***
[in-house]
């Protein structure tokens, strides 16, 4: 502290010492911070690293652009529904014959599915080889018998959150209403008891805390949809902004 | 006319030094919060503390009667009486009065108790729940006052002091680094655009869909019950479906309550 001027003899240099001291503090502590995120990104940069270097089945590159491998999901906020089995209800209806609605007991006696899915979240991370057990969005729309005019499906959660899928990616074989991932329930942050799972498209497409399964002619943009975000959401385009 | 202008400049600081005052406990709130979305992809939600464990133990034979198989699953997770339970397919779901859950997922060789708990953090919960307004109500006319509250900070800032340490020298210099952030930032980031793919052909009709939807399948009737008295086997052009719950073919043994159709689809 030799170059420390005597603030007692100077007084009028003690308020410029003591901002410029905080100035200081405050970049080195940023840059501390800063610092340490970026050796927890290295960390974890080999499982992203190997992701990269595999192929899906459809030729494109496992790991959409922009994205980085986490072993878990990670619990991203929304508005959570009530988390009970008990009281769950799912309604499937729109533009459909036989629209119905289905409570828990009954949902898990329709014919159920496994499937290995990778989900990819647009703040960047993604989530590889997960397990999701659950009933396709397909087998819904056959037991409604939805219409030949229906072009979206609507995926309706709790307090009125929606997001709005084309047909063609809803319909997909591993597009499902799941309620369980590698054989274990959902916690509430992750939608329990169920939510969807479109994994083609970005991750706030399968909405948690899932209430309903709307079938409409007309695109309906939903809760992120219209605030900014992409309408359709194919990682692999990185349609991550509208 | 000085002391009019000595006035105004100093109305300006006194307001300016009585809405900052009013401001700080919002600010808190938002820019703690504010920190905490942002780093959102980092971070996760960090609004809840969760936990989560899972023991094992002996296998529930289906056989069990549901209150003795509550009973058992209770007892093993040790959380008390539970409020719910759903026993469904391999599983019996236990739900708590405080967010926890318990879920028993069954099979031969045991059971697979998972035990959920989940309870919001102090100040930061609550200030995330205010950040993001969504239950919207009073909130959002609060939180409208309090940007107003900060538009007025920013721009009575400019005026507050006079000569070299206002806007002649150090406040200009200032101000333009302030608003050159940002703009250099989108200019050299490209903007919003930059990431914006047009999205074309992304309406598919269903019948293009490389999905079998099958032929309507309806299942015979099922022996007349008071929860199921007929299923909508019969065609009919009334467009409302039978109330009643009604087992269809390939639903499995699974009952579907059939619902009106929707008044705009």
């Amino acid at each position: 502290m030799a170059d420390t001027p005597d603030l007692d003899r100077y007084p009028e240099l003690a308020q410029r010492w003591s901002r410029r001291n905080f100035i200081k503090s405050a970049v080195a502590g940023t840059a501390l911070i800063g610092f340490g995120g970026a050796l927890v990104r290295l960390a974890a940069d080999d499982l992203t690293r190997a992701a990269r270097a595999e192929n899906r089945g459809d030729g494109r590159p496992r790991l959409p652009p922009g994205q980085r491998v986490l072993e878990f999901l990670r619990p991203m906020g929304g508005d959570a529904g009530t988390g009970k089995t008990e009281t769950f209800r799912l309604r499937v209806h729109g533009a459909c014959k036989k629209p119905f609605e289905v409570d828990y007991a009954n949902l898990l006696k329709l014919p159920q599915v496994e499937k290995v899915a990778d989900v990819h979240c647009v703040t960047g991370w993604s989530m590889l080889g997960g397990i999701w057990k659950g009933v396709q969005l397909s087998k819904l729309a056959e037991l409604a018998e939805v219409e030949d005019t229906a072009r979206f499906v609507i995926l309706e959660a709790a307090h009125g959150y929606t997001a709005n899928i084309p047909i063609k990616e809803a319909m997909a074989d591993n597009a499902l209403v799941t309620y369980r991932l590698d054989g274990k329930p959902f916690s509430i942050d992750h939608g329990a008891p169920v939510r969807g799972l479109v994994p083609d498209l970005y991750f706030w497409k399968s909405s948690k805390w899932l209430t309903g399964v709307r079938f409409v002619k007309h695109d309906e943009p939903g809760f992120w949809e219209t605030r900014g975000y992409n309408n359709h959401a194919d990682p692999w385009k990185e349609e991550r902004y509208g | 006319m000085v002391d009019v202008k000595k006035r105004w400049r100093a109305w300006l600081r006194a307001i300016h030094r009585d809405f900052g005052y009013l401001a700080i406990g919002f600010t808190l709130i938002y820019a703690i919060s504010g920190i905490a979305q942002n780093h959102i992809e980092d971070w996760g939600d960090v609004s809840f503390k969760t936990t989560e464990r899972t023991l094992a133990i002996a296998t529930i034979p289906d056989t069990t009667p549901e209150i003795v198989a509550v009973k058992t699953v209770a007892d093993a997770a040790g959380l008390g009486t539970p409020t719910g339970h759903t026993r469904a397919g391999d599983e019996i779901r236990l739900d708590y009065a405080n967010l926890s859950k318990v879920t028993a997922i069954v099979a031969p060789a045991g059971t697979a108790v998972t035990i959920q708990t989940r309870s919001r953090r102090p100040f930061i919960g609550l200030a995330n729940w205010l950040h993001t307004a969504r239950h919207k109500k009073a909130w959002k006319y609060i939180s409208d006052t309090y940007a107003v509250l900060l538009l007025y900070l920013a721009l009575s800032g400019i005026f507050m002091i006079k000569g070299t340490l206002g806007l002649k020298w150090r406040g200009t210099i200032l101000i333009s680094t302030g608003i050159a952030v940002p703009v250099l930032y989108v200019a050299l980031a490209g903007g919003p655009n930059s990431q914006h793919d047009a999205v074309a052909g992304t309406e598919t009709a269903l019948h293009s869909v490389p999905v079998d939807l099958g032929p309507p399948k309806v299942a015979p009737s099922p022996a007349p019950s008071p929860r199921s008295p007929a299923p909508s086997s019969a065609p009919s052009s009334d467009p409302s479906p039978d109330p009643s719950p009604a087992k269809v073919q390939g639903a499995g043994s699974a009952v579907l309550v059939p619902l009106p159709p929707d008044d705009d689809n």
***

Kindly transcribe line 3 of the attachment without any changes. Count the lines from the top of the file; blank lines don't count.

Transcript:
């Amino acid at each position: 502290m030799a170059d420390t001027p005597d603030l007692d003899r100077y007084p009028e240099l003690a308020q410029r010492w003591s901002r410029r001291n905080f100035i200081k503090s405050a970049v080195a502590g940023t840059a501390l911070i800063g610092f340490g995120g970026a050796l927890v990104r290295l960390a974890a940069d080999d499982l992203t690293r190997a992701a990269r270097a595999e192929n899906r089945g459809d030729g494109r590159p496992r790991l959409p652009p922009g994205q980085r491998v986490l072993e878990f999901l990670r619990p991203m906020g929304g508005d959570a529904g009530t988390g009970k089995t008990e009281t769950f209800r799912l309604r499937v209806h729109g533009a459909c014959k036989k629209p119905f609605e289905v409570d828990y007991a009954n949902l898990l006696k329709l014919p159920q599915v496994e499937k290995v899915a990778d989900v990819h979240c647009v703040t960047g991370w993604s989530m590889l080889g997960g397990i999701w057990k659950g009933v396709q969005l397909s087998k819904l729309a056959e037991l409604a018998e939805v219409e030949d005019t229906a072009r979206f499906v609507i995926l309706e959660a709790a307090h009125g959150y929606t997001a709005n899928i084309p047909i063609k990616e809803a319909m997909a074989d591993n597009a499902l209403v799941t309620y369980r991932l590698d054989g274990k329930p959902f916690s509430i942050d992750h939608g329990a008891p169920v939510r969807g799972l479109v994994p083609d498209l970005y991750f706030w497409k399968s909405s948690k805390w899932l209430t309903g399964v709307r079938f409409v002619k007309h695109d309906e943009p939903g809760f992120w949809e219209t605030r900014g975000y992409n309408n359709h959401a194919d990682p692999w385009k990185e349609e991550r902004y509208g | 006319m000085v002391d009019v202008k000595k006035r105004w400049r100093a109305w300006l600081r006194a307001i300016h030094r009585d809405f900052g005052y009013l401001a700080i406990g919002f600010t808190l709130i938002y820019a703690i919060s504010g920190i905490a979305q942002n780093h959102i992809e980092d971070w996760g939600d960090v609004s809840f503390k969760t936990t989560e464990r899972t023991l094992a133990i002996a296998t529930i034979p289906d056989t069990t009667p549901e209150i003795v198989a509550v009973k058992t699953v209770a007892d093993a997770a040790g959380l008390g009486t539970p409020t719910g339970h759903t026993r469904a397919g391999d599983e019996i779901r236990l739900d708590y009065a405080n967010l926890s859950k318990v879920t028993a997922i069954v099979a031969p060789a045991g059971t697979a108790v998972t035990i959920q708990t989940r309870s919001r953090r102090p100040f930061i919960g609550l200030a995330n729940w205010l950040h993001t307004a969504r239950h919207k109500k009073a909130w959002k006319y609060i939180s409208d006052t309090y940007a107003v509250l900060l538009l007025y900070l920013a721009l009575s800032g400019i005026f507050m002091i006079k000569g070299t340490l206002g806007l002649k020298w150090r406040g200009t210099i200032l101000i333009s680094t302030g608003i050159a952030v940002p703009v250099l930032y989108v200019a050299l980031a490209g903007g919003p655009n930059s990431q914006h793919d047009a999205v074309a052909g992304t309406e598919t009709a269903l019948h293009s869909v490389p999905v079998d939807l099958g032929p309507p399948k309806v299942a015979p009737s099922p022996a007349p019950s008071p929860r199921s008295p007929a299923p909508s086997s019969a065609p009919s052009s009334d467009p409302s479906p039978d109330p009643s719950p009604a087992k269809v073919q390939g639903a499995g043994s699974a009952v579907l309550v059939p619902l009106p159709p929707d008044d705009d689809n």